How Dairy Farmers Make the Most of Cow Feed

Pete Gelber of Barrington Dairies in Montezuma, GA, knows a thing or two about cows. Growing up in New York, he spent plenty of time on dairy farms with the cows.  

“A cow is a wonder of nature.” 

Cows are incredible in our opinion. Dairy cows produce gallons of milk each day for consumers like us to enjoy in everything from a glass of milk to a delicious meal for the family. That’s more than enough reason to applaud their role in the food system, but there is even more to celebrate. Another way cows show their amazing skills is by how they eat. 

As ruminate animals, cows spend part of their day chewing their feed. Cows chew on average about 50 times a minute. When cows eat, the food spends hours in a cycle of being chewed, digested, and chewed again. This process provides amazing opportunities to farmers like Gelber. 

Gelber includes corn silage and Brewers grain in the feed on Barrington Dairies. Brewers grain is a beer byproduct, but cows can use it to make delicious milk. When beer is made from rye, oats, wheat, or barley, a cow is likely chewing on the grain. The grain is one of several byproducts of other industries that cows eat, which is good news for us humans.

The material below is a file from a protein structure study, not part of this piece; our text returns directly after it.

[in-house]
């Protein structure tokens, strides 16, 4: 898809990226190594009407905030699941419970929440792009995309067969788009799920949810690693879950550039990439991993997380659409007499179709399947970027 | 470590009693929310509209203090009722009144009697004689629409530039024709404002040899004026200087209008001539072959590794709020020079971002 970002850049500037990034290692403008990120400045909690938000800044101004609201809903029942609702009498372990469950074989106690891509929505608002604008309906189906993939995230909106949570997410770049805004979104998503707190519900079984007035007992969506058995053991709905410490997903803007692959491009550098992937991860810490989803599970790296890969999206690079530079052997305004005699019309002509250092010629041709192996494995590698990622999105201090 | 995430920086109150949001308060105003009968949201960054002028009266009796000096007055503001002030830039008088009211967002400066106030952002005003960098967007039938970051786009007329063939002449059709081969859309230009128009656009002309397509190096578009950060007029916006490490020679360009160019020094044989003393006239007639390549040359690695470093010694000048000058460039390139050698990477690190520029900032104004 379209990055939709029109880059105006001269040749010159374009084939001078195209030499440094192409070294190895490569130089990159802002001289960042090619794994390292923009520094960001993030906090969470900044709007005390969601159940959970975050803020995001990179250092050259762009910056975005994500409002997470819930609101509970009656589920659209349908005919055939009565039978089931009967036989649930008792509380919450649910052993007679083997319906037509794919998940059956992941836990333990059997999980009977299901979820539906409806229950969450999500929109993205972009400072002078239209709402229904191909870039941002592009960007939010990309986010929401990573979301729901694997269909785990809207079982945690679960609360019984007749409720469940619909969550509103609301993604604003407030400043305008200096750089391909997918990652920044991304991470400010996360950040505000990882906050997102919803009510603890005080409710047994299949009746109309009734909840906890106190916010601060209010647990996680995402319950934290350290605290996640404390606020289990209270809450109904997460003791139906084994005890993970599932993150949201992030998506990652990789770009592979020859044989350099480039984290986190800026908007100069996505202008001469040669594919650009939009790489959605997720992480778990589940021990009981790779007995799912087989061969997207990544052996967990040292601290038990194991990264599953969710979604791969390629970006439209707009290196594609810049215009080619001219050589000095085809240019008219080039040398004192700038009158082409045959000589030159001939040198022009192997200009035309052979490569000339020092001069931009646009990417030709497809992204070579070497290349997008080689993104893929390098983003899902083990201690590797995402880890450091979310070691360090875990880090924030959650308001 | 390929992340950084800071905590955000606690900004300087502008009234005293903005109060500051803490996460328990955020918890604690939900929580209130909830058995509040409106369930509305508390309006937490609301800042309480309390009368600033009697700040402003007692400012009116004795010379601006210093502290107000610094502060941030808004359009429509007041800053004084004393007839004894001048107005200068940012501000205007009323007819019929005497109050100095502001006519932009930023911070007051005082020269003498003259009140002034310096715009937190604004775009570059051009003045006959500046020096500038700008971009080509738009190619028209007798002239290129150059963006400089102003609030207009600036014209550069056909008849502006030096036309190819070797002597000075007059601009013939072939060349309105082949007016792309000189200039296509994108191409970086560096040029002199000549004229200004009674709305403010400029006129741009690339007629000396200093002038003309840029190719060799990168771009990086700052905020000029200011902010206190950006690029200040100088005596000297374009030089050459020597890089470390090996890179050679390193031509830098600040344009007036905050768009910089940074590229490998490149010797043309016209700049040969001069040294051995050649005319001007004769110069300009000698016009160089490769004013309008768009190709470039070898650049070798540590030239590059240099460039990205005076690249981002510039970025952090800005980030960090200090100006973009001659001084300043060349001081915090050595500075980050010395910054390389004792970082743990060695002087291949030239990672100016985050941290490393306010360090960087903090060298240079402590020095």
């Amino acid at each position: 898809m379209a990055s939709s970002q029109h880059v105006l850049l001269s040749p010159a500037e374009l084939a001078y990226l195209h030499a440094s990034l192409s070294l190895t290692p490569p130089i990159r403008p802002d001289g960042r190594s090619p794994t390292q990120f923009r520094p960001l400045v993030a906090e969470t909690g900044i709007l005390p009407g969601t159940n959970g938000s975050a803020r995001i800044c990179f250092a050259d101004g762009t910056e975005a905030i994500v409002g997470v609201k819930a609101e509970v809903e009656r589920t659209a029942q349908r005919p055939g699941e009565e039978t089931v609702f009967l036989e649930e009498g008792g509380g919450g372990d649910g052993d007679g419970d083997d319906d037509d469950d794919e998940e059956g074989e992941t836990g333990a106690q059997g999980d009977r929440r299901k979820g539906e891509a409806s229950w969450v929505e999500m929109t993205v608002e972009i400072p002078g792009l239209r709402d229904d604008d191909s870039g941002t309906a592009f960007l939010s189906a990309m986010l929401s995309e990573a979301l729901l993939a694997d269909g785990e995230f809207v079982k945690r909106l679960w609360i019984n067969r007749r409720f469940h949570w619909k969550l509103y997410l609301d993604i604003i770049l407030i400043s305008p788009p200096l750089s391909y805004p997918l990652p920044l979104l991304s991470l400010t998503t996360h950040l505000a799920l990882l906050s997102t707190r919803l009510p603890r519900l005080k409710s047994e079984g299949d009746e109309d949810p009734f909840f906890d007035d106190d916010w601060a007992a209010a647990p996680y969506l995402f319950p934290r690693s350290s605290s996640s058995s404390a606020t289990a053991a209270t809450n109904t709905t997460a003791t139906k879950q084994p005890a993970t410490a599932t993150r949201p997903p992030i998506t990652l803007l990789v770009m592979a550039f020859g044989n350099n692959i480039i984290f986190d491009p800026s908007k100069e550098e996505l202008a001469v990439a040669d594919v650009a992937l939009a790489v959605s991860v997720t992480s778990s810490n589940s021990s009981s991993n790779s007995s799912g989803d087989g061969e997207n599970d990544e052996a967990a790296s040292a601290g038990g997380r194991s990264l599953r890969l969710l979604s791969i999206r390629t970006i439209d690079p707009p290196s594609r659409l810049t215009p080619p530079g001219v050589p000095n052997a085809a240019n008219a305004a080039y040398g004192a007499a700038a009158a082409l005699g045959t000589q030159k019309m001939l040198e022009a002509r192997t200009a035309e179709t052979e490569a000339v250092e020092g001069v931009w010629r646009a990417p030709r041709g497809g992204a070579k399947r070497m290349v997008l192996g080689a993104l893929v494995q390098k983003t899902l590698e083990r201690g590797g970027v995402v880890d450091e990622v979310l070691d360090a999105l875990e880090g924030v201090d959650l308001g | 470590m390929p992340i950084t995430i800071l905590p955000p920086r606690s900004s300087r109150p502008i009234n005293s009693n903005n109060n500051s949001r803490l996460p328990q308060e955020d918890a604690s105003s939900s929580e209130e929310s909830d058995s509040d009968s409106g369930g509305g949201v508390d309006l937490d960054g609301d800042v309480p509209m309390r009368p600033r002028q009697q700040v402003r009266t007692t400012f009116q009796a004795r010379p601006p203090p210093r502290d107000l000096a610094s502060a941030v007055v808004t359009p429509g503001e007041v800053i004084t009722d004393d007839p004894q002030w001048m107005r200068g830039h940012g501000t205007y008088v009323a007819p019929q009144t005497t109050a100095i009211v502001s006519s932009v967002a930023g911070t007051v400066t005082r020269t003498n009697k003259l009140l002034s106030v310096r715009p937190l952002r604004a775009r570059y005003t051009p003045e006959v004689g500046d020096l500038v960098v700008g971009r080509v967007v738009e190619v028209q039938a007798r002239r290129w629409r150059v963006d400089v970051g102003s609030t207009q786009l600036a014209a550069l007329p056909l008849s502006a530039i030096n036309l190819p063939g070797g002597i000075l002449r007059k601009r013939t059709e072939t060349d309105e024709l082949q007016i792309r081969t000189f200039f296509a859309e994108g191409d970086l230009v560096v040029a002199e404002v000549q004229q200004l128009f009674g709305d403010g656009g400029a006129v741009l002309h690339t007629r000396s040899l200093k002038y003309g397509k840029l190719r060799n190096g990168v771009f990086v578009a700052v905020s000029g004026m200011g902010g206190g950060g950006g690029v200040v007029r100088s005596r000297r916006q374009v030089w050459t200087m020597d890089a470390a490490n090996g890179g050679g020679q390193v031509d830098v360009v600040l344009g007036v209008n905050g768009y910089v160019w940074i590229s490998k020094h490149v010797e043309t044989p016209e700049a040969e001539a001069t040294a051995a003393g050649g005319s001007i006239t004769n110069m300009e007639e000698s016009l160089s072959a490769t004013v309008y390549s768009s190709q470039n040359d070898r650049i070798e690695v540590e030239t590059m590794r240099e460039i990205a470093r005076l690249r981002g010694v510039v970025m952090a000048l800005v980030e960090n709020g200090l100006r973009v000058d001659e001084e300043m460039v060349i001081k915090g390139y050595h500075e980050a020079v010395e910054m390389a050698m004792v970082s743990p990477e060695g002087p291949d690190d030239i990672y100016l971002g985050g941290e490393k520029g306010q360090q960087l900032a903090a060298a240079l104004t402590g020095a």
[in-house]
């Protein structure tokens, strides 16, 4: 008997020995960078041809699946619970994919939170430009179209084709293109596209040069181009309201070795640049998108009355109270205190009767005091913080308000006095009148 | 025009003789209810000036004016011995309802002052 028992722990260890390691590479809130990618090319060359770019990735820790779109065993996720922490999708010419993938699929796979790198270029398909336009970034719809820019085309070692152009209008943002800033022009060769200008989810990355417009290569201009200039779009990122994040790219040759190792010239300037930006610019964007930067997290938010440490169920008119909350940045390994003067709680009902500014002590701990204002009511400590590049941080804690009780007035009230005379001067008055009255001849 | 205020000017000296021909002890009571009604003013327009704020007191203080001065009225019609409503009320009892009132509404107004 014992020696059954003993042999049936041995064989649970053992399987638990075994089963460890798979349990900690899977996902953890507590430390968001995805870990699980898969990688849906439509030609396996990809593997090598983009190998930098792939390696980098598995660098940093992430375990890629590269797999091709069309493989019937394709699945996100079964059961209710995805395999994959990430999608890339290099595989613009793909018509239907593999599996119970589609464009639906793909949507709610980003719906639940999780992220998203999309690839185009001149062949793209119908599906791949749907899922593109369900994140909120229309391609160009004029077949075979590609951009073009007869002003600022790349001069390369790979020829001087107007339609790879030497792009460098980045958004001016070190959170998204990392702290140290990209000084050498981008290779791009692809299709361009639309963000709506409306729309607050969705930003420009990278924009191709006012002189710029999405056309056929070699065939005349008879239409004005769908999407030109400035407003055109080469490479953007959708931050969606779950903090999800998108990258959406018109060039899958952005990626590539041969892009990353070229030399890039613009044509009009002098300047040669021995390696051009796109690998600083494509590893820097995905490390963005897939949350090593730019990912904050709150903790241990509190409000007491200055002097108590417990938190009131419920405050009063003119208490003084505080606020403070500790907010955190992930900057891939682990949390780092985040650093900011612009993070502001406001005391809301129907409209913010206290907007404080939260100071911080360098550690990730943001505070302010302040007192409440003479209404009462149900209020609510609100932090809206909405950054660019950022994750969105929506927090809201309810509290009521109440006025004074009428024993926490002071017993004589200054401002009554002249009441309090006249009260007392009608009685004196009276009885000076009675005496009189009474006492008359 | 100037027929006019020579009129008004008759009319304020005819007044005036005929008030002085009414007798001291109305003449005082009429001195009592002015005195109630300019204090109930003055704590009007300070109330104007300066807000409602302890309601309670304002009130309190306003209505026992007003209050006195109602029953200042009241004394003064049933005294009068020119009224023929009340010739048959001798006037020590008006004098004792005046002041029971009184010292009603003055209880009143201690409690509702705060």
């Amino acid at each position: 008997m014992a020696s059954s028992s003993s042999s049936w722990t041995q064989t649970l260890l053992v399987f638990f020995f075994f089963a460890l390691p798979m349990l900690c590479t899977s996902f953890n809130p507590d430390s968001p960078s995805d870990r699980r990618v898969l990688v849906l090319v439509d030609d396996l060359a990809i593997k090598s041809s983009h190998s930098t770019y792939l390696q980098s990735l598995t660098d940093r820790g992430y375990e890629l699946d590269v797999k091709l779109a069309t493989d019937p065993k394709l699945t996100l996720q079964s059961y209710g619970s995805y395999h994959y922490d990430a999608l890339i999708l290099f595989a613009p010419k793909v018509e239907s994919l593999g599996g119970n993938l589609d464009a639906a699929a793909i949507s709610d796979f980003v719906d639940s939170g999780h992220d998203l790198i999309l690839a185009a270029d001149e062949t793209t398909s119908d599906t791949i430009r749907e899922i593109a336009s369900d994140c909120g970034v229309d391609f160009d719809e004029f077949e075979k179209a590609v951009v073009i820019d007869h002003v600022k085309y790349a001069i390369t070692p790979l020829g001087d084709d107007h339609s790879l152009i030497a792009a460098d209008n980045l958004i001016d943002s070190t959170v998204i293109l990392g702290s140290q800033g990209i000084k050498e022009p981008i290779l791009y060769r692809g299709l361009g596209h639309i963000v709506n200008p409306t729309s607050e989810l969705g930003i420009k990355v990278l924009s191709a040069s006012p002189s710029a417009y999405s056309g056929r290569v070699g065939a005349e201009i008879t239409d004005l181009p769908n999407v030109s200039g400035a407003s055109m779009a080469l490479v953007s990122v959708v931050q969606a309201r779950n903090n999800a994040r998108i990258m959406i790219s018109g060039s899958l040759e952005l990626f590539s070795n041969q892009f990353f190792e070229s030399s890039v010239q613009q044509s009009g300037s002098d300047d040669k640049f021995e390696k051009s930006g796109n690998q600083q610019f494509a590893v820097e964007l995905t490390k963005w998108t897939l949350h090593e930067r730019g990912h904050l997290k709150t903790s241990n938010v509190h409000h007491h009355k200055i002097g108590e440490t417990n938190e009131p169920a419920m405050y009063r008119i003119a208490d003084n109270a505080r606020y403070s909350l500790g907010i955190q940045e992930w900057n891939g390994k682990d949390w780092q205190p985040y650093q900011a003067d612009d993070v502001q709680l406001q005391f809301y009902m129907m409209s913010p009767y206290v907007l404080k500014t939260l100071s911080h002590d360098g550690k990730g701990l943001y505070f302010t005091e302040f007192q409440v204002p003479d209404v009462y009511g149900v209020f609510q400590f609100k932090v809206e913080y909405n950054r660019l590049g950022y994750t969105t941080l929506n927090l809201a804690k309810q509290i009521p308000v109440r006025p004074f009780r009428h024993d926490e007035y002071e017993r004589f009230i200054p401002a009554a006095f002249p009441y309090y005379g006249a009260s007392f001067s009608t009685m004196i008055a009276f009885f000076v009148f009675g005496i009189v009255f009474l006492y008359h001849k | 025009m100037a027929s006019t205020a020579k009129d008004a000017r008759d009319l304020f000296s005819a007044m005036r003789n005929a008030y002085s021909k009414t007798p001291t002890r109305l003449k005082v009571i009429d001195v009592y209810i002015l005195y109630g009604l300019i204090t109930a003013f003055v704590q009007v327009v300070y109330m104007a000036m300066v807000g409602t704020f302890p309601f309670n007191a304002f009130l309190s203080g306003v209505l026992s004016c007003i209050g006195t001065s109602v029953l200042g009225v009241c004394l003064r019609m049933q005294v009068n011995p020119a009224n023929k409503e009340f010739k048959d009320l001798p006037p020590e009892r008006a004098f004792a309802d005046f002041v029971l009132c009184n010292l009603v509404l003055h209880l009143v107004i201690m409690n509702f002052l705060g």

Gelber says it best: “A cow is a tremendous recycling machine.” We cannot eat the soybeans and canola remnants used for cooking oil, Brewers grain, almond hulls, leftover cottonseed, or citrus pulp from juice production. Instead of these byproducts becoming waste, cows use them as feed to produce milk. Due to their four-chambered stomachs, cows can break down these products. 

“A high-producing cow—a well-managed cow that is comfortable–she will make almost twice as much milk on a little more than half as much feed.” 

To learn more about dairy farming in the Southeast, check out our Dairy Farming section or follow along on social media as we highlight local farmers like Pete Gelber. 

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